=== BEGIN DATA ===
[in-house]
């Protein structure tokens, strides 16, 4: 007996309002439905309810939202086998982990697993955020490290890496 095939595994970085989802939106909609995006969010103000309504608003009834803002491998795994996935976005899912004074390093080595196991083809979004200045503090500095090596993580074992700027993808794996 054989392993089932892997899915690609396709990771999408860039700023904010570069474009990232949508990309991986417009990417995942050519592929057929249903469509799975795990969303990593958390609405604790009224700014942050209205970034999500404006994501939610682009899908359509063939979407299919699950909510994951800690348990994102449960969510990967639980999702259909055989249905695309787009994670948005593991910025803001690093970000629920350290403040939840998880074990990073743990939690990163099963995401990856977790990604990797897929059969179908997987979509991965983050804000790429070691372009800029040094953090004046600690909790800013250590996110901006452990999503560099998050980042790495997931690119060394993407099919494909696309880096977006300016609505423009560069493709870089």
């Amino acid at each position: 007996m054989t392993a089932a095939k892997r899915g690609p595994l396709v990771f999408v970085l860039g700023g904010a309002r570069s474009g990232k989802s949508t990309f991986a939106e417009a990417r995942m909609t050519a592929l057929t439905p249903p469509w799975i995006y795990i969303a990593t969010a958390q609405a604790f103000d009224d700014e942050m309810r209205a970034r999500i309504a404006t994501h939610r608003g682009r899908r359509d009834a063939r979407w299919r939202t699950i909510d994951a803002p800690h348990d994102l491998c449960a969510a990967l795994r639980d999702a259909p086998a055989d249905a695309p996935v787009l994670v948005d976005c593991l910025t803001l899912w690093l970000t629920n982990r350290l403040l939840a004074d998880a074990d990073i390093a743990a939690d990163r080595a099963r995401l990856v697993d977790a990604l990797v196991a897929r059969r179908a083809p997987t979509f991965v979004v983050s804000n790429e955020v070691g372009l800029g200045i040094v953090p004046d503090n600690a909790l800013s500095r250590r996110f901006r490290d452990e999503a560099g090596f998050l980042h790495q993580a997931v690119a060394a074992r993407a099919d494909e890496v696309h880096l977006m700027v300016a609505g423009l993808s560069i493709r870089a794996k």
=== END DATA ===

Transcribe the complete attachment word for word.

[in-house]
């Protein structure tokens, strides 16, 4: 007996309002439905309810939202086998982990697993955020490290890496 095939595994970085989802939106909609995006969010103000309504608003009834803002491998795994996935976005899912004074390093080595196991083809979004200045503090500095090596993580074992700027993808794996 054989392993089932892997899915690609396709990771999408860039700023904010570069474009990232949508990309991986417009990417995942050519592929057929249903469509799975795990969303990593958390609405604790009224700014942050209205970034999500404006994501939610682009899908359509063939979407299919699950909510994951800690348990994102449960969510990967639980999702259909055989249905695309787009994670948005593991910025803001690093970000629920350290403040939840998880074990990073743990939690990163099963995401990856977790990604990797897929059969179908997987979509991965983050804000790429070691372009800029040094953090004046600690909790800013250590996110901006452990999503560099998050980042790495997931690119060394993407099919494909696309880096977006300016609505423009560069493709870089």
């Amino acid at each position: 007996m054989t392993a089932a095939k892997r899915g690609p595994l396709v990771f999408v970085l860039g700023g904010a309002r570069s474009g990232k989802s949508t990309f991986a939106e417009a990417r995942m909609t050519a592929l057929t439905p249903p469509w799975i995006y795990i969303a990593t969010a958390q609405a604790f103000d009224d700014e942050m309810r209205a970034r999500i309504a404006t994501h939610r608003g682009r899908r359509d009834a063939r979407w299919r939202t699950i909510d994951a803002p800690h348990d994102l491998c449960a969510a990967l795994r639980d999702a259909p086998a055989d249905a695309p996935v787009l994670v948005d976005c593991l910025t803001l899912w690093l970000t629920n982990r350290l403040l939840a004074d998880a074990d990073i390093a743990a939690d990163r080595a099963r995401l990856v697993d977790a990604l990797v196991a897929r059969r179908a083809p997987t979509f991965v979004v983050s804000n790429e955020v070691g372009l800029g200045i040094v953090p004046d503090n600690a909790l800013s500095r250590r996110f901006r490290d452990e999503a560099g090596f998050l980042h790495q993580a997931v690119a060394a074992r993407a099919d494909e890496v696309h880096l977006m700027v300016a609505g423009l993808s560069i493709r870089a794996k």